Arts, culture, ideas & expression of a few wild art monkeys living in an arts loft in Jersey City.

Sunday, December 26, 2010

The telephone ate the internet and the internet ate everything else.

I've been thinking alot about the notion that technologies carry an essence. One that can be observed historically via a time line and then perceived as a whole. Meaning;scratching on walls gave birth to writing on scrolls, which eventually led to the fabrication of books and then books branched off to magazines etc; In some cases the evolution stacks on top of its predecessor, branching off at some points, while the predecessor remains intact and still valid. Like in the above mentioned example BOOKS would be where this form of communicating and chronicling reached its peak. Its value remained strong despite the various branch offs it spawned, therfore BOOK is the whole. The BOOK carries the essence of that timeline.

My next example is the TELEPHONE. The telephone clearly had predecessors like the telegraph and perhaps morse code, but it's communicative essence peaked with the telephone. The telephone evolved over the years to the cordless phone and eventually the cell phone, but where the telephone surpasses other evolved technologies was in its absorption of neighboring technologies. It absorbed the television, the internet, and music by way of consuming the power of the internet. In the early stages of development the telephone, radio and television were 3 great new technologies that shaped our culture and enhanced many peoples standard of living. They existed seperately like the clock and the automobile. The telephone consumed the CLOCK first and then became increasingly powerful. Its usefulness and compact-ability took precedent over the other technologies quickly. Eventually the phone became something everyone needed to carry with them at all times and now something so powerful it consumed the massively powerful INTERNET as well.

No matter how great the internet gets, it will always be linked now to the phone. We want all the same information on our phone that we can get on our home computer. There was some concern over whether the internet would kill the telephone...Im not sure that's even possible. There are certainly some benefits to eliminating the land line and replacing it with a broadband connection via your home computer, but once the pocket computer merges with the telephone and essentially offers the same style service that the phone does, it becomes a telephone. It could eliminate all prior technologies used by the cellphone and replace with its own technologies, but if you are still communicating in the same way (talking or texting) you are using a telephone in one of its forms.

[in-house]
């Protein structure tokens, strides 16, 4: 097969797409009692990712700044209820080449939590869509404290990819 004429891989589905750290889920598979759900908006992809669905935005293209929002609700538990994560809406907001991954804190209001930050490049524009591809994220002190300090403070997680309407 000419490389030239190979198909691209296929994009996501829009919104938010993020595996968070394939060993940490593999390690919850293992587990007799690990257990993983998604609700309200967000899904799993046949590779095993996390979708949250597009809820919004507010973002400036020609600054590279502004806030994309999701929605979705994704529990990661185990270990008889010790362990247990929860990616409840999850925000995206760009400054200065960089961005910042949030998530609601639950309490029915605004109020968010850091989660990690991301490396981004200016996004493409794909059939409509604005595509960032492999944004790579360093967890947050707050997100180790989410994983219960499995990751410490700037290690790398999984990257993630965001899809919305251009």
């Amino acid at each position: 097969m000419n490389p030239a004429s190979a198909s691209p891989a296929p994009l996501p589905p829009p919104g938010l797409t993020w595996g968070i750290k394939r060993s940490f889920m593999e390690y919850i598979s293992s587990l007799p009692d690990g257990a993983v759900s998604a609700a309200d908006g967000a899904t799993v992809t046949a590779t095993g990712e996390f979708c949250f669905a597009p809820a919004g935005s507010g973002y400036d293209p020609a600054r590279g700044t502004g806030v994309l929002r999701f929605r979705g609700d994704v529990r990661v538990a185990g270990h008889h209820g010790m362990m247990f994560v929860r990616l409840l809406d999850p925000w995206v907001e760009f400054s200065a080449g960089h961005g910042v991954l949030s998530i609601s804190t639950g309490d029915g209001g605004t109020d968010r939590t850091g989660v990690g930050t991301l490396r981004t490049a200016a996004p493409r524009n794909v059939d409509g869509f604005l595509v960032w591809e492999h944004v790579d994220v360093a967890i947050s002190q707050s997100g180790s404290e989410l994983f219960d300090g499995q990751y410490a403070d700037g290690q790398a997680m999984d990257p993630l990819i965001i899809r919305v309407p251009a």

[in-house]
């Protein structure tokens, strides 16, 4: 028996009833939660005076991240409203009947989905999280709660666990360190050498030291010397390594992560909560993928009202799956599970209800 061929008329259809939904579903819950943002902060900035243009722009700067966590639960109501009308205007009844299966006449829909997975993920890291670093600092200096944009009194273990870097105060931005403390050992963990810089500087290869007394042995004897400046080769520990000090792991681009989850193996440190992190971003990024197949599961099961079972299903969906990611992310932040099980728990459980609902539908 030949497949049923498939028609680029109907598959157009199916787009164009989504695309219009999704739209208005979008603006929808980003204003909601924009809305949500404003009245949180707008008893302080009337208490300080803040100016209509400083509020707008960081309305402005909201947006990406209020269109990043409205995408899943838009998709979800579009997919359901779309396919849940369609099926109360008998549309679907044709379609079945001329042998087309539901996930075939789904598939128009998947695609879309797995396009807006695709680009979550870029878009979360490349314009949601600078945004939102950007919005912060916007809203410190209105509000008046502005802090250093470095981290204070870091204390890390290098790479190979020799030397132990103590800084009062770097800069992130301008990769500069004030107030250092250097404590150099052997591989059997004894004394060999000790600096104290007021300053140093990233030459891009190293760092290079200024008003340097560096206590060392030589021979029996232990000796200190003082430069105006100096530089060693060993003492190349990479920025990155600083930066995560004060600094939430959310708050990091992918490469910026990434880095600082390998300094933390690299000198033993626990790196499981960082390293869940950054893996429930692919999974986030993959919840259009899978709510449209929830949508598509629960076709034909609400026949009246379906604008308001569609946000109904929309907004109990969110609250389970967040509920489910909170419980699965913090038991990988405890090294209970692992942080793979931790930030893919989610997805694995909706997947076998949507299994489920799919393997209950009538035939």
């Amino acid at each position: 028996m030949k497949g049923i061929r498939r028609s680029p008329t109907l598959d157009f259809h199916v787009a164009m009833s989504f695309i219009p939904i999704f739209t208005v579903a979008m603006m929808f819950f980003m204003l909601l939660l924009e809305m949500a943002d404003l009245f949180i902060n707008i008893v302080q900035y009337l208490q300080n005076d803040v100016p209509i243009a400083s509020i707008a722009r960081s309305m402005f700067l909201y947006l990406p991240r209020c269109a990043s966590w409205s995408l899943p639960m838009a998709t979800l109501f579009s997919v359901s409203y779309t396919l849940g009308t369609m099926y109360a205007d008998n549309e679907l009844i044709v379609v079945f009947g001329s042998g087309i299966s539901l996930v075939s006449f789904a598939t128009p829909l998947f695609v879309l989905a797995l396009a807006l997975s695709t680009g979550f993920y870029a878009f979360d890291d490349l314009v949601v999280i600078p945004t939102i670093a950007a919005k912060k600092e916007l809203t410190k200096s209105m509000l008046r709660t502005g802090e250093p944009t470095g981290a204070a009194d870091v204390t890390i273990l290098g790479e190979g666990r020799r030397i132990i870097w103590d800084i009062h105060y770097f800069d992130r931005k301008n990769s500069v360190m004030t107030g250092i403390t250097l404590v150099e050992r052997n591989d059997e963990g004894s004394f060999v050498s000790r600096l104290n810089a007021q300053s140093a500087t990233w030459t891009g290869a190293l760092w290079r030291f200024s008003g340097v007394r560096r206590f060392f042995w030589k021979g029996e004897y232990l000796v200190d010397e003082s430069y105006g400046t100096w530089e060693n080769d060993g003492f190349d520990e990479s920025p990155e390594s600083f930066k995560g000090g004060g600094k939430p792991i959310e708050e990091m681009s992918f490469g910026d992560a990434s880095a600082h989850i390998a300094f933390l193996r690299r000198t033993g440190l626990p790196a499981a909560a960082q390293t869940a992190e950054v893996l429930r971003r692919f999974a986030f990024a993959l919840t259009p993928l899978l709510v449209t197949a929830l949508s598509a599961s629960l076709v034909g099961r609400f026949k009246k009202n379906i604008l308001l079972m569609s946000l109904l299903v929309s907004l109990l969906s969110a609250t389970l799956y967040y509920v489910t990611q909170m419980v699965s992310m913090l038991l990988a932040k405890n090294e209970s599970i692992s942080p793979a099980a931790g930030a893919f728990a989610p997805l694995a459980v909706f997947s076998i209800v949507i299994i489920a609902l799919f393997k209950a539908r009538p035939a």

I-pads and I-pods and I-touches are great tools individually but their existence will always share space with a phone that can do it all. That is until either we all become telepathic or our technology evolves to the point of THE SINGULARITY.

1 comment:

  1. "technologies carry an essence." this reminds me of memetics, that essence.
    aside from that, i'm buddhist-like, so no thing has an essence.

    however I think there's an obvious chronological connection between these things. As the phone assimilates other technologies, it does so due to the functions it provides to its users.
    In this way radio's ended up in cars, and music on computers--now music on the internet and the internet is on your phone. What happens when the ability to communicate is tremendously easier and more useful through the internet, than the only function necessary to a phone that keeps it a phone.

    If you made your phone calls exclusively through the internet, not as exterior product, but an interior service provided by whoever the hell is on the internet, as opposed to a massively controlling corporation, with sketchy influence through lobbying on government, and questionable intensions as evidenced by such acts as Comcast blocking torrents at one point, and AT&T wiretapping customers at the governments request.

    So eventually internet eats phone too, just like it ate the computer, which at one point had two types of users, those on and those offline.